Thoughts from Ken Kaufman

Revisiting the Importance of Financial Planning

3 minute
Medical collage

Between 1987 and the early 1990s, Kaufman Hall created a formal corporate financial planning process designed specifically for not-for-profit hospitals. We recognized at the time that many not-for-profit hospitals were getting larger and more complex and that what passed for financial planning at the time was no more than reimbursement planning or budgeting—neither of which had the theoretical capability of solving complicated financial planning questions.

We didn’t create this financial planning process out of thin air. Many of us at Kaufman Hall were graduates of the University of Chicago Graduate School of Business (“GSB”), now known as Booth. The essential principles of corporate finance had been developed and articulated at the GSB, most notably by James H. Lorie. Lorie, through corporate finance, had introduced a new series of methods of running large-scale corporations and organized that methodology around the investment principle, the financing principle, and the dividend principle. At Kaufman Hall, we took Lorie’s theory and principles and adapted those principles to the unique planning needs of the not-for-profit hospital sector. In that regard, we started to prepare financial plans for clients in the late 1980s, and in 2024, we continue to build financial plans for the hospital industry and the methodology and theory behind our proprietary planning process has not changed in any consequential way.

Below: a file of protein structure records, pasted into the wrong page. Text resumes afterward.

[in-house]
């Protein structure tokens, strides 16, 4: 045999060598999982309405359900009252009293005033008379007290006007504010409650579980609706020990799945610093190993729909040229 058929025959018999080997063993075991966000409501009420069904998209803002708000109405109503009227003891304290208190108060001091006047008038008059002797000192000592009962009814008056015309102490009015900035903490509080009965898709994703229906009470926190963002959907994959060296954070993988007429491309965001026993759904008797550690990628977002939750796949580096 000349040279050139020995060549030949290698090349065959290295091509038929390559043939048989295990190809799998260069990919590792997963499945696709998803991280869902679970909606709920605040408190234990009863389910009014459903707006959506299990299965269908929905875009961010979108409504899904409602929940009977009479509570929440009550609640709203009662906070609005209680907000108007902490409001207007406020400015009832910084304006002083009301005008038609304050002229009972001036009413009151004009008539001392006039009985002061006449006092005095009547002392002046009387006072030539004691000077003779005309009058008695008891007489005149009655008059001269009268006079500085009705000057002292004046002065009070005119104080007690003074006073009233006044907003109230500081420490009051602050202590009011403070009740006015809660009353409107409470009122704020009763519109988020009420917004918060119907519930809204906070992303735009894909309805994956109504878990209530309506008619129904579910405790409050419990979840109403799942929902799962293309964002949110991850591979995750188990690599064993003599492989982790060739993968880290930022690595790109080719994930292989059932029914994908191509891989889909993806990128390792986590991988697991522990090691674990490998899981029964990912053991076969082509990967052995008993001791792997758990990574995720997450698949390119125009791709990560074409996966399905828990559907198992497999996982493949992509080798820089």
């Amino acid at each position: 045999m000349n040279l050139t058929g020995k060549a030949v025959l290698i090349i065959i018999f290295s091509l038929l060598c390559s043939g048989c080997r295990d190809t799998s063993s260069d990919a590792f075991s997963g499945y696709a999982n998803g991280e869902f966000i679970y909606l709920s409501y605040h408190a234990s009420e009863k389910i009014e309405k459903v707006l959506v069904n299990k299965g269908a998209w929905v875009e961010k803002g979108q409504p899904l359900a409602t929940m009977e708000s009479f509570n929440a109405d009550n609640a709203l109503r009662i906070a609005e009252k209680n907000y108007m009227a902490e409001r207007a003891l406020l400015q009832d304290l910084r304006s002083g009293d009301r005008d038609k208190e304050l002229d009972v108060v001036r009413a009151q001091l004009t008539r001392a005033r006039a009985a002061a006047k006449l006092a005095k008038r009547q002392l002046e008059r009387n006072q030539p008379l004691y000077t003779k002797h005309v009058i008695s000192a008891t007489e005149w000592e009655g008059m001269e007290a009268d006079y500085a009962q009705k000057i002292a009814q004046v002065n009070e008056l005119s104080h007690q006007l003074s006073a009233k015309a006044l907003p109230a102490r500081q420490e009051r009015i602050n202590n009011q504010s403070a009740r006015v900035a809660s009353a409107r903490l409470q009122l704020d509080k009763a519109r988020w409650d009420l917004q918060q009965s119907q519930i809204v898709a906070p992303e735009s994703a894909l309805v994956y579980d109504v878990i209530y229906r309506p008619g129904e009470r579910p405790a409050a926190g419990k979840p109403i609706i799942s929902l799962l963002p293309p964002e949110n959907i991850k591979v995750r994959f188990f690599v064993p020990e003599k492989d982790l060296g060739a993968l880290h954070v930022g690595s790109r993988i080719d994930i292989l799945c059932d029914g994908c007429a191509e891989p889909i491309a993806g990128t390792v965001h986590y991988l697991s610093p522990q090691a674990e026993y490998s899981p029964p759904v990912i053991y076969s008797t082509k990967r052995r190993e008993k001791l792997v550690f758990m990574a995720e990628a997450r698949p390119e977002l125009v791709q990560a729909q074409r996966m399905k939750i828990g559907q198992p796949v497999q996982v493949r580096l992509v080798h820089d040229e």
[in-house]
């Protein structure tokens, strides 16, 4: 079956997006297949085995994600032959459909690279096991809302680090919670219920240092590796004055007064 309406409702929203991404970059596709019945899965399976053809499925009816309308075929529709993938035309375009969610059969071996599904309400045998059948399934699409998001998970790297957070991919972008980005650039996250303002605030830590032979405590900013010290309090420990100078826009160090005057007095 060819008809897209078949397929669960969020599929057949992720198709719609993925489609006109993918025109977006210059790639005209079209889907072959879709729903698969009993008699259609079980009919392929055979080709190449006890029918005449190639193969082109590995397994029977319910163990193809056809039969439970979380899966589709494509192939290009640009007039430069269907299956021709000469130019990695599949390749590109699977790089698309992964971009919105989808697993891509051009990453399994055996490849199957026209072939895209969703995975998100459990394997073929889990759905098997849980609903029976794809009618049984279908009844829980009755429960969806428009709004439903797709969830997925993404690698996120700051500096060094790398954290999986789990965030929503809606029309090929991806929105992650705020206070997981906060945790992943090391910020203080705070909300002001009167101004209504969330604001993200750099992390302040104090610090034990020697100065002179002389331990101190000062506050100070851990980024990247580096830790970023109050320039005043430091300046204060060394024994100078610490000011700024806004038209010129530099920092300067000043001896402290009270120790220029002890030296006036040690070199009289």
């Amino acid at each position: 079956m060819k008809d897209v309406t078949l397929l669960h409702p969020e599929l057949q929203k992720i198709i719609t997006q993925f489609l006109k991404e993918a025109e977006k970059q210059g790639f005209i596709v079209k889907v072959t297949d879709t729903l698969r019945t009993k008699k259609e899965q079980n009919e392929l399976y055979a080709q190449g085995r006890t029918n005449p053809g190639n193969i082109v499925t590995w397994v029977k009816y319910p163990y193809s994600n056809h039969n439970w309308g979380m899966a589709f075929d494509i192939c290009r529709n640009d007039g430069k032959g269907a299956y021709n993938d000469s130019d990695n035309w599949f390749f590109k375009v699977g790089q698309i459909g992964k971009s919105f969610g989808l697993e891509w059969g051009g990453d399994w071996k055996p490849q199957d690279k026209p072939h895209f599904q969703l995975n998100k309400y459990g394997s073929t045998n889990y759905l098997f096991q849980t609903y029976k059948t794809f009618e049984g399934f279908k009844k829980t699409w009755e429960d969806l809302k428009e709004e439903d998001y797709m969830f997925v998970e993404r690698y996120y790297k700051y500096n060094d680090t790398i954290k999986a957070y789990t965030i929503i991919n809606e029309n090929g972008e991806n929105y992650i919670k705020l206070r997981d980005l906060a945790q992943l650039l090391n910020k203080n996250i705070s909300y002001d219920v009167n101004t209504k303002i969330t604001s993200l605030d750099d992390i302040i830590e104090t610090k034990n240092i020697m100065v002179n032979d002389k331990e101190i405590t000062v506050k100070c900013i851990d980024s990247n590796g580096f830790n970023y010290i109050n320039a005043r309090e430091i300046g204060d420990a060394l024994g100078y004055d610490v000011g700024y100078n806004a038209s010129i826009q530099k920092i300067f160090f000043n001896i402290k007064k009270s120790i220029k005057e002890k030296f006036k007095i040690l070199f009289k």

I was reminded of all of this when I read that Richard Gonzalez was retiring from AbbVie as President and Chief Executive Officer. Gonzalez was the founding CEO of AbbVie and the company has been spectacularly successful under his leadership. But what was more interesting than Gonzalez’s retirement was the appointment of his successor. The new CEO will be Robert Michael, who is currently the Chief Operating Officer at AbbVie. Notably, Michael began his career at AbbVie as Vice President of Financial Planning and Analysis. According to Crain’s, he established and led AbbVie’s first financial planning organization. It is significant that an executive who started out as a financial planner could eventually rise to become that organization’s CEO. The fact that this is possible is an indication of how important the financial planning process is within the corporate for-profit business world. But it is also a powerful reminder that corporate financial planning should be given the same priority within the not-for-profit hospital universe.